By Rainer Kundörfer
In this contribution, I want to focus on the operators and owners. In most saturated markets, shopping center cornerstones are occupied by super-regional or mega-malls. They form the backbone of a comprehensive supply system for consumers in all the relevant segments: from fashion, leisure, and entertainment. The opposite pole is now formed by a thickening, market-spanning web of local shopping spaces in standalone locations or agglomerations like retail parks.
First generation shopping centers and district centers are increasingly at risk of being crushed in the middle. Objects in this property class were once the hotspots of their catchment areas, but they are now increasingly in danger of being pushed out of the market. In addition to competition from new trading locations, poor management, outdated architecture or technology, a lack of customer amenities, and aging retail concepts can all push these formats into the abyss.
The challenge for owners and operators
At the first sign of problems like vacancies, owners and operators usually reach for their phones to instruct their brokers to rent the vacancy. An architect may also come into play because some fresh paint should do the trick to get back into the game. This is well-meaning, capital conserving activism, but it is unfortunately not enough to survive. We’ve seen this type of reflex many times, only to find that treating the symptoms cannot secure a long-term investment return.
Using a structured approach to try to develop a solution together with the owner ends with a dynamic development process, whose ups and downs require one thing: courage and vision on the part of the owner. Private operators have one advantage over institutional ones here: They can make decisions more quickly and, as they are in direct contact, generally implement changes immediately. As long as they are equipped with the appropriate financial background or a straightforward financing structure is available, the projects can be handled stringently and rapidly. The deciding feature, however, is the ability of the owner to assess the situation quickly and clearly. Many of those responsible fail at this stage by overestimating their own property and underestimating impending dangers.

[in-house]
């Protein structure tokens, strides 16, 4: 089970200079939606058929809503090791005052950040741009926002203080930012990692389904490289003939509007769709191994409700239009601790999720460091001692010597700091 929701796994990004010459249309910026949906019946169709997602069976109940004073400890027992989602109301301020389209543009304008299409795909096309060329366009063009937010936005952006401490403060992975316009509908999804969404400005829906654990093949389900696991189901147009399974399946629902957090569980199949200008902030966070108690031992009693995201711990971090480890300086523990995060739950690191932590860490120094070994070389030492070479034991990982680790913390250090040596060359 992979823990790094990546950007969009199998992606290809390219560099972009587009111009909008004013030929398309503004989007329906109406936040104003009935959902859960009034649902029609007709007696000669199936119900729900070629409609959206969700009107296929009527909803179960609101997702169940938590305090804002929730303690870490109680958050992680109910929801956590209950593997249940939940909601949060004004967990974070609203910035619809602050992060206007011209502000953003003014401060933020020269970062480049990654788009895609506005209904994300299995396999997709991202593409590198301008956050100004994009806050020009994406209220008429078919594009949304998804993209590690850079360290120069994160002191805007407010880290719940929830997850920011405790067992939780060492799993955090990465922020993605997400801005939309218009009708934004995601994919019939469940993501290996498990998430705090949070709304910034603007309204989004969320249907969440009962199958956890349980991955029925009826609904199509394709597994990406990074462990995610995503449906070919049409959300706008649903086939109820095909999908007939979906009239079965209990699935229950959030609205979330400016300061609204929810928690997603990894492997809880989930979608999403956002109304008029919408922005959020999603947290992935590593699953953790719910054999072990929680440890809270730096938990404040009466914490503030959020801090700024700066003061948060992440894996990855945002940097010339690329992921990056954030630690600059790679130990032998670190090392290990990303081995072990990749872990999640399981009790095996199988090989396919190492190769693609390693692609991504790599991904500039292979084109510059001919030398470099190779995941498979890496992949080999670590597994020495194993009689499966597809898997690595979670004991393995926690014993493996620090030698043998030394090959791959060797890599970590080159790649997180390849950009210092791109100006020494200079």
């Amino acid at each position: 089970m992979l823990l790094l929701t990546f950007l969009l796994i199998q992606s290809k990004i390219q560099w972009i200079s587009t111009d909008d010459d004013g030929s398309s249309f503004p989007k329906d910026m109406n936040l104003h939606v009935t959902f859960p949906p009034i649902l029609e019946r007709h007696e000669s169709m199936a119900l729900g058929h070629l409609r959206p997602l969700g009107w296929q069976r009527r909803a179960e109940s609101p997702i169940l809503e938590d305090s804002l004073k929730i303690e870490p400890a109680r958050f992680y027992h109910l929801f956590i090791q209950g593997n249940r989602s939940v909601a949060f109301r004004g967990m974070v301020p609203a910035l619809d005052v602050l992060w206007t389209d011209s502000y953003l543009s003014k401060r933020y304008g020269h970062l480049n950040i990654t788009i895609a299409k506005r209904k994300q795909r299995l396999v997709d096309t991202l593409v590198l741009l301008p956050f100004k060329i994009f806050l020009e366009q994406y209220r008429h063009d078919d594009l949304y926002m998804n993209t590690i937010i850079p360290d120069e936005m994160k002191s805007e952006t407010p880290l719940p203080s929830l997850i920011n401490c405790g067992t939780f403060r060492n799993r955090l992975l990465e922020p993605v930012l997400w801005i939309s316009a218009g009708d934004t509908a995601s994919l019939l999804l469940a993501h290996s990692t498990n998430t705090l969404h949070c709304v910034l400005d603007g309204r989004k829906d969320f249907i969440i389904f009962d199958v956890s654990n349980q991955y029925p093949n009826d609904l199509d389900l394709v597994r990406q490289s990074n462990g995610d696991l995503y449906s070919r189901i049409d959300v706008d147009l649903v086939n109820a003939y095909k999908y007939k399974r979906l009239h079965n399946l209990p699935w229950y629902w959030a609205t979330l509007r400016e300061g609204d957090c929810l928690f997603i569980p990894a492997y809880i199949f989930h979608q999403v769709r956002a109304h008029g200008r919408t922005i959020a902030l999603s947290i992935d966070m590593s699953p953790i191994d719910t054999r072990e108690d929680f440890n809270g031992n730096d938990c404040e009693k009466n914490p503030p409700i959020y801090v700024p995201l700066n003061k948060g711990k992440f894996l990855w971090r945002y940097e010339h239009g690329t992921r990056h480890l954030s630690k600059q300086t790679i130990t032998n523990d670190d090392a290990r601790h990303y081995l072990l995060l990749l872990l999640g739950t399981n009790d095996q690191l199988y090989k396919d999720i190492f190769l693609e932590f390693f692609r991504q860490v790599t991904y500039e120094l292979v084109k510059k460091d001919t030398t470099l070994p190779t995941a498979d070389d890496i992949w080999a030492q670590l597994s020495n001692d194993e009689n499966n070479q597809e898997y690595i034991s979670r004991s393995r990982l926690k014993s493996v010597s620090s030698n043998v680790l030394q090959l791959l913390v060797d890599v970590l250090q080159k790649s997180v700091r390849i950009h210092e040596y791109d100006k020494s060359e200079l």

After an initial analysis of the situation, the retail property requires clear positioning and differentiation. The project manager must take the necessary measures in an open and creative process on an equal footing with his/her consultants and employees, together with the architect, the site engineer, marketing agents, and the center management. This is a very demanding process, especially when involving the vital interests of the active retailers. They will later be central beneficiaries of the refurbishment, but during the transformation process, they will also be affected negatively by lost revenue during conversion and/or relocation.
This is a really tough task even with smaller units. Real entrepreneurship is required. We hope to see more courage on the side of owners in the future in order to polish up the many hidden and slumbering rough diamonds out there. After all, why shouldn’t we offer our customers proven products while also offering a modern shopping experience in new splendor even as we conserve resources? They will thank us.
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